The third plenary session “Dementia as a care priority” took place on 31 October. It was chaired by Myrra Vernooij-Dassen (Netherlands) and opened with the third “Meet the researchers of tomorrow” session, with Sébastien Libert, a PhD student based at University College London, and part of the Interdisciplinary Network on Dementia Using Current Technologies (INDUCT). The next speaker was Gail Mountain, Professor of Applied Dementia Research and Director of the Centre for Applied Dementia Research at the University of Bradford. She used her presentation to urge delegates to work together to reconsider the appropriateness of commonly-used outcome measures in dementia practice and research. Marjolein de Vugt, professor of psychosocial innovations in dementia at the Mental Health and Neurosciences research school, Maastricht University then presented the ‘Partner in Balance’ programme, followed by Manuel Martín-Carrasco, Medical Director of the Father Menni Psychiatric Clinic of Pamplona, who spoke to delegates about reducing the use of antipsychotics in residential and nursing homes. The final speaker in Plenary 3 was Martina Roes, Chair of Nursing Science and Health Care Research at the Department for Nursing Science, Faculty for Health, University of Witten/Herdecke. She closed with a presentation on “fostering and sustaining relationships with people with dementia”.

The last plenary session focused on “Dementia as a research priority” and was chaired by José Manuel Ribera Casado (Spain). It began with the fourth and final “Meet the researchers of tomorrow” session, presented by Isadora Lopes Alves, who is currently doing her postdoctoral research for the IMI AMYPAD project (Amyloid Imaging to Prevent Alzheimer’s Disease) at the VUmc, Amsterdam. Next, Maria Isabel Gonzalez Ingelmo, Managing Director of the National Reference Centre for Alzheimer’s and Dementia Care of the Institute for Older Persons and Social Services (IMSERSO), under the auspices of the Spanish Government, informed delegates that her organisation is committed to promoting research into non-pharmacological therapies, through networking and transferring knowledge. Mercè Boada, Founder and medical director of Fundació ACE, used the next presentation to stress the important role EU research collaborations, such as the MOPEAD project, can play in helping to improve the diagnosis of AD. Next up to the podium was Philippe Amouyel, Professor of Epidemiology and Public Health at the University Hospital of Lille, with a presentation on the genetics of AD. The final speaker at Plenary 4 was Professor Clive Ballard, who is part of a growing team of dementia researchers at the University of Exeter Medical School. His presentation looked at pharmacological options for the treatment of behavioural symptoms of dementia and specifically at the recent international Delphi consensus paper.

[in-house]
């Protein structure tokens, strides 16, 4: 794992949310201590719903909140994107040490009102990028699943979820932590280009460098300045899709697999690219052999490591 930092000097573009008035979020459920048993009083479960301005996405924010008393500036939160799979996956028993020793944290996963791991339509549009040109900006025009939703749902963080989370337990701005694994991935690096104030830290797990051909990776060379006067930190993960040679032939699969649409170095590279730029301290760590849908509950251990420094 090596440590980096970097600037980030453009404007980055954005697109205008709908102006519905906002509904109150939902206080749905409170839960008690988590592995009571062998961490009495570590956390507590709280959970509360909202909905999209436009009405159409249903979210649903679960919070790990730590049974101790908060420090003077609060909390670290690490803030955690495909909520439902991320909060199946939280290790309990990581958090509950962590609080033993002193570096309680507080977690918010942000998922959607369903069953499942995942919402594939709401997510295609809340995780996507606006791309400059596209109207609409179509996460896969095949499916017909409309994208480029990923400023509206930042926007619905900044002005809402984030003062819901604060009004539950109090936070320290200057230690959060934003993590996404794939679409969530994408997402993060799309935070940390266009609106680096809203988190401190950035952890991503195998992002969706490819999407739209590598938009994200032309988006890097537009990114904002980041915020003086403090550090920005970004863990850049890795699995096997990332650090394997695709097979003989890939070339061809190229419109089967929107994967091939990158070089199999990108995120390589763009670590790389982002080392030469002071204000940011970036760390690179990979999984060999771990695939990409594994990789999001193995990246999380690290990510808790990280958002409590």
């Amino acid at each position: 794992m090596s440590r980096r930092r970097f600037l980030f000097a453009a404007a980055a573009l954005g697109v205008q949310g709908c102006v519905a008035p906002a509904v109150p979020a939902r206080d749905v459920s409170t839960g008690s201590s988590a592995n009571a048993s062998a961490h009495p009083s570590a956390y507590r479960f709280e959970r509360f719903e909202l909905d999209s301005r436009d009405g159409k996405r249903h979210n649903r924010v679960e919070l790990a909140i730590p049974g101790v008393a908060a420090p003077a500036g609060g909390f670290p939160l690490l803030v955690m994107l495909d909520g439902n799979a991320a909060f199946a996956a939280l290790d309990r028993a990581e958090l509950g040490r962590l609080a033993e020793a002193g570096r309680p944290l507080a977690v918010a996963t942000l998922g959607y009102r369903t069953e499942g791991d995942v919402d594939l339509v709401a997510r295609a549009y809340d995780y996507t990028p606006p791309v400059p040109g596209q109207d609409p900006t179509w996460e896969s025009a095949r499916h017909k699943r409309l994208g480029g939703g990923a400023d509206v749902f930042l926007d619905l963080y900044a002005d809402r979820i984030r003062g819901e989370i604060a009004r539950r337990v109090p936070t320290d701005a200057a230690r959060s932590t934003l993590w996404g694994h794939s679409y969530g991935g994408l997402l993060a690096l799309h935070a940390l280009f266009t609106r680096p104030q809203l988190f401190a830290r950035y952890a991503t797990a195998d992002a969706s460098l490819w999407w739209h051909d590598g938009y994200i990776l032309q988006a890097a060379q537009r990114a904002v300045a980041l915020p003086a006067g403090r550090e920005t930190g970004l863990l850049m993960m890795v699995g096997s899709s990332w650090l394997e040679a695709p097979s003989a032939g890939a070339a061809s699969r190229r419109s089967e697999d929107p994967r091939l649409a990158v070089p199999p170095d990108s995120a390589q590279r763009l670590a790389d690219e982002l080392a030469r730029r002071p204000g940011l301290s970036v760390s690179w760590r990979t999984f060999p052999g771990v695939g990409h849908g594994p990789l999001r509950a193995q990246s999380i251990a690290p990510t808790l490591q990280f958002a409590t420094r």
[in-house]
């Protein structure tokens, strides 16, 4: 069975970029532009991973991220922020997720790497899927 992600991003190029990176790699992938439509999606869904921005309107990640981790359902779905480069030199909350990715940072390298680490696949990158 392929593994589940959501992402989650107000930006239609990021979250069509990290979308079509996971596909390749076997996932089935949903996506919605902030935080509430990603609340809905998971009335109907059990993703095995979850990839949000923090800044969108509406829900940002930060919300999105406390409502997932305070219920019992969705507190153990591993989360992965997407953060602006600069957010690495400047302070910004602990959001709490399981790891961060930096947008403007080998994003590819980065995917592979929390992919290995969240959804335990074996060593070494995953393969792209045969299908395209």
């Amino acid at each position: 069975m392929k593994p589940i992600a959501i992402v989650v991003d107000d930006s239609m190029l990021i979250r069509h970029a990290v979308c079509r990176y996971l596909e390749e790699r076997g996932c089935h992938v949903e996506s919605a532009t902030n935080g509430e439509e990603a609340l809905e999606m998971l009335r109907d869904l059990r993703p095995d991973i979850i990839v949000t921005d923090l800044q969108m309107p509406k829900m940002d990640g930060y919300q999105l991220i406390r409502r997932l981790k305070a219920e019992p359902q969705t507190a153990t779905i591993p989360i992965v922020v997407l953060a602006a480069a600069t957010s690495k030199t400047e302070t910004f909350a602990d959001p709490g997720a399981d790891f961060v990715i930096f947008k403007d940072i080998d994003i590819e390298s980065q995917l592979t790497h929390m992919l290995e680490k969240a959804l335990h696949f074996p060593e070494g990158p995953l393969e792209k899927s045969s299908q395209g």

The three-day conference was formally closed by AE Chairperson Iva Holmerová, who thanked conference co-hosts CEAFA and FAE, as well as all speakers and poster presenters. She also said a special thank you to the various sponsors of the conference:

The health programme of the European Union, Roche, Lilly, Biogen, Abbvie, Otsuka, Amgen, the Alzheimer Europe Foundation, Robert Bosch Stiftung, the Lufthansa group, Oneworld and Skyteam.

Ms Holmerová, together with colleagues at Alzheimer Nederland, invited all delegates to mark the dates of the next Alzheimer Europe Conference (#29AEC) in their calendars. “Making valuable connections” will take place in The Hague (Den Haag) from 23 to 25 October 2019.



Last Updated: Wednesday 12 December 2018


  • Acknowledgements

    The 28th AE Conference in Barcelona received funding under an operating grant from the European Union’s Health Programme (2014-2020). Alzheimer Europe, CEAFA and Fundación Alzheimer España gratefully acknowledge the support of all conference sponsors.
  • European Union
  • Roche